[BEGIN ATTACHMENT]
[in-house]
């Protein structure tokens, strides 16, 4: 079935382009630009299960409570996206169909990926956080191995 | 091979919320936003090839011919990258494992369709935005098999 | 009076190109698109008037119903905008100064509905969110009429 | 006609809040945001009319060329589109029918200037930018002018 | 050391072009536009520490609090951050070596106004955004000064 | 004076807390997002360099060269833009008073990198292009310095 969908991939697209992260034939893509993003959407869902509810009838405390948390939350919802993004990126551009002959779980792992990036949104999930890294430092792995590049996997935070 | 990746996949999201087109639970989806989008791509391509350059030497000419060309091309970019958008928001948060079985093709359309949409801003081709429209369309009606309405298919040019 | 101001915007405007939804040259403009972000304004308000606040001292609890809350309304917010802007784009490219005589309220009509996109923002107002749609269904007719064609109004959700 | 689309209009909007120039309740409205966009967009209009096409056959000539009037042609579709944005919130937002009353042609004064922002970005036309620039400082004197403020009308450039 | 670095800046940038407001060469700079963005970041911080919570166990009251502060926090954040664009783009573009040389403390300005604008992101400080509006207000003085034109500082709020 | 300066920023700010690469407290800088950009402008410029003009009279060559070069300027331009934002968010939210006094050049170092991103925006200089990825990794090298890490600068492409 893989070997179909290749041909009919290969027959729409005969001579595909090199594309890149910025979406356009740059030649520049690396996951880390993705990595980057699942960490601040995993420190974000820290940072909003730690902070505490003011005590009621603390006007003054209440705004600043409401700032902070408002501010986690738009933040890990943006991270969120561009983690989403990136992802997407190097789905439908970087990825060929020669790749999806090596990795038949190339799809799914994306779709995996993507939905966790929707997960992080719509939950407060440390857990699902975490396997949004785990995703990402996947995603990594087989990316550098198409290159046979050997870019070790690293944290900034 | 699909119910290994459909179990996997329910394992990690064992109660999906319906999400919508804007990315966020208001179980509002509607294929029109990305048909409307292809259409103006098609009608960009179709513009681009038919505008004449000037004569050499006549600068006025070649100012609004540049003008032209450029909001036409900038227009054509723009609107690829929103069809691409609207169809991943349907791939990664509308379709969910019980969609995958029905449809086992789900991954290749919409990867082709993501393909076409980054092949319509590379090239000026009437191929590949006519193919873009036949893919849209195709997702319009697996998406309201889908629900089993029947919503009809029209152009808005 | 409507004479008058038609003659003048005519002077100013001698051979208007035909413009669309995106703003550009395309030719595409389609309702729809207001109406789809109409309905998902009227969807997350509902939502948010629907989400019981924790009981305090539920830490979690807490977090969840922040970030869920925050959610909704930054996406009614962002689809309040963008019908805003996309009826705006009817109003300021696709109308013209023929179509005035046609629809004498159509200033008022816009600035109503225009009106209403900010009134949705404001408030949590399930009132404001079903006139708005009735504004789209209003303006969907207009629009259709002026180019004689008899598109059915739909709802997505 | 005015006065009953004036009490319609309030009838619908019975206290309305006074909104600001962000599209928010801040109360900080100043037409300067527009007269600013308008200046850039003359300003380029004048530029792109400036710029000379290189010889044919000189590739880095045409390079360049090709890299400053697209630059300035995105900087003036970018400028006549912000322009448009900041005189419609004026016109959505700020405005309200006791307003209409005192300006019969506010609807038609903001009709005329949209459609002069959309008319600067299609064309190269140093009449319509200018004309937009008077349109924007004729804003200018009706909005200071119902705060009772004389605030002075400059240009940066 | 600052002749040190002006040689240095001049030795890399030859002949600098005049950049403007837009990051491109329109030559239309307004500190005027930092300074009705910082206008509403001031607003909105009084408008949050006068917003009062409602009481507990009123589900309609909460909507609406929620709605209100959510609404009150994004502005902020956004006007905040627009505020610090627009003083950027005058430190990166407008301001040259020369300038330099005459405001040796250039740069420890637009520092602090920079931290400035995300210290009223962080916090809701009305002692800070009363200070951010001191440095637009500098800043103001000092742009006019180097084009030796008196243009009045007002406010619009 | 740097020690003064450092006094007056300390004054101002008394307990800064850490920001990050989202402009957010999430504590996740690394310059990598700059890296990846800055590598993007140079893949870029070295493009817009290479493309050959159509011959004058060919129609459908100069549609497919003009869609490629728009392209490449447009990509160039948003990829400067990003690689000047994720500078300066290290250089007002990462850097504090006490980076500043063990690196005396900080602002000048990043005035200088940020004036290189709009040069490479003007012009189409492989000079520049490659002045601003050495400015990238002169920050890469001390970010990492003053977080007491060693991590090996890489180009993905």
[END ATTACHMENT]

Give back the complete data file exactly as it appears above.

[in-house]
């Protein structure tokens, strides 16, 4: 079935382009630009299960409570996206169909990926956080191995 | 091979919320936003090839011919990258494992369709935005098999 | 009076190109698109008037119903905008100064509905969110009429 | 006609809040945001009319060329589109029918200037930018002018 | 050391072009536009520490609090951050070596106004955004000064 | 004076807390997002360099060269833009008073990198292009310095 969908991939697209992260034939893509993003959407869902509810009838405390948390939350919802993004990126551009002959779980792992990036949104999930890294430092792995590049996997935070 | 990746996949999201087109639970989806989008791509391509350059030497000419060309091309970019958008928001948060079985093709359309949409801003081709429209369309009606309405298919040019 | 101001915007405007939804040259403009972000304004308000606040001292609890809350309304917010802007784009490219005589309220009509996109923002107002749609269904007719064609109004959700 | 689309209009909007120039309740409205966009967009209009096409056959000539009037042609579709944005919130937002009353042609004064922002970005036309620039400082004197403020009308450039 | 670095800046940038407001060469700079963005970041911080919570166990009251502060926090954040664009783009573009040389403390300005604008992101400080509006207000003085034109500082709020 | 300066920023700010690469407290800088950009402008410029003009009279060559070069300027331009934002968010939210006094050049170092991103925006200089990825990794090298890490600068492409 893989070997179909290749041909009919290969027959729409005969001579595909090199594309890149910025979406356009740059030649520049690396996951880390993705990595980057699942960490601040995993420190974000820290940072909003730690902070505490003011005590009621603390006007003054209440705004600043409401700032902070408002501010986690738009933040890990943006991270969120561009983690989403990136992802997407190097789905439908970087990825060929020669790749999806090596990795038949190339799809799914994306779709995996993507939905966790929707997960992080719509939950407060440390857990699902975490396997949004785990995703990402996947995603990594087989990316550098198409290159046979050997870019070790690293944290900034 | 699909119910290994459909179990996997329910394992990690064992109660999906319906999400919508804007990315966020208001179980509002509607294929029109990305048909409307292809259409103006098609009608960009179709513009681009038919505008004449000037004569050499006549600068006025070649100012609004540049003008032209450029909001036409900038227009054509723009609107690829929103069809691409609207169809991943349907791939990664509308379709969910019980969609995958029905449809086992789900991954290749919409990867082709993501393909076409980054092949319509590379090239000026009437191929590949006519193919873009036949893919849209195709997702319009697996998406309201889908629900089993029947919503009809029209152009808005 | 409507004479008058038609003659003048005519002077100013001698051979208007035909413009669309995106703003550009395309030719595409389609309702729809207001109406789809109409309905998902009227969807997350509902939502948010629907989400019981924790009981305090539920830490979690807490977090969840922040970030869920925050959610909704930054996406009614962002689809309040963008019908805003996309009826705006009817109003300021696709109308013209023929179509005035046609629809004498159509200033008022816009600035109503225009009106209403900010009134949705404001408030949590399930009132404001079903006139708005009735504004789209209003303006969907207009629009259709002026180019004689008899598109059915739909709802997505 | 005015006065009953004036009490319609309030009838619908019975206290309305006074909104600001962000599209928010801040109360900080100043037409300067527009007269600013308008200046850039003359300003380029004048530029792109400036710029000379290189010889044919000189590739880095045409390079360049090709890299400053697209630059300035995105900087003036970018400028006549912000322009448009900041005189419609004026016109959505700020405005309200006791307003209409005192300006019969506010609807038609903001009709005329949209459609002069959309008319600067299609064309190269140093009449319509200018004309937009008077349109924007004729804003200018009706909005200071119902705060009772004389605030002075400059240009940066 | 600052002749040190002006040689240095001049030795890399030859002949600098005049950049403007837009990051491109329109030559239309307004500190005027930092300074009705910082206008509403001031607003909105009084408008949050006068917003009062409602009481507990009123589900309609909460909507609406929620709605209100959510609404009150994004502005902020956004006007905040627009505020610090627009003083950027005058430190990166407008301001040259020369300038330099005459405001040796250039740069420890637009520092602090920079931290400035995300210290009223962080916090809701009305002692800070009363200070951010001191440095637009500098800043103001000092742009006019180097084009030796008196243009009045007002406010619009 | 740097020690003064450092006094007056300390004054101002008394307990800064850490920001990050989202402009957010999430504590996740690394310059990598700059890296990846800055590598993007140079893949870029070295493009817009290479493309050959159509011959004058060919129609459908100069549609497919003009869609490629728009392209490449447009990509160039948003990829400067990003690689000047994720500078300066290290250089007002990462850097504090006490980076500043063990690196005396900080602002000048990043005035200088940020004036290189709009040069490479003007012009189409492989000079520049490659002045601003050495400015990238002169920050890469001390970010990492003053977080007491060693991590090996890489180009993905």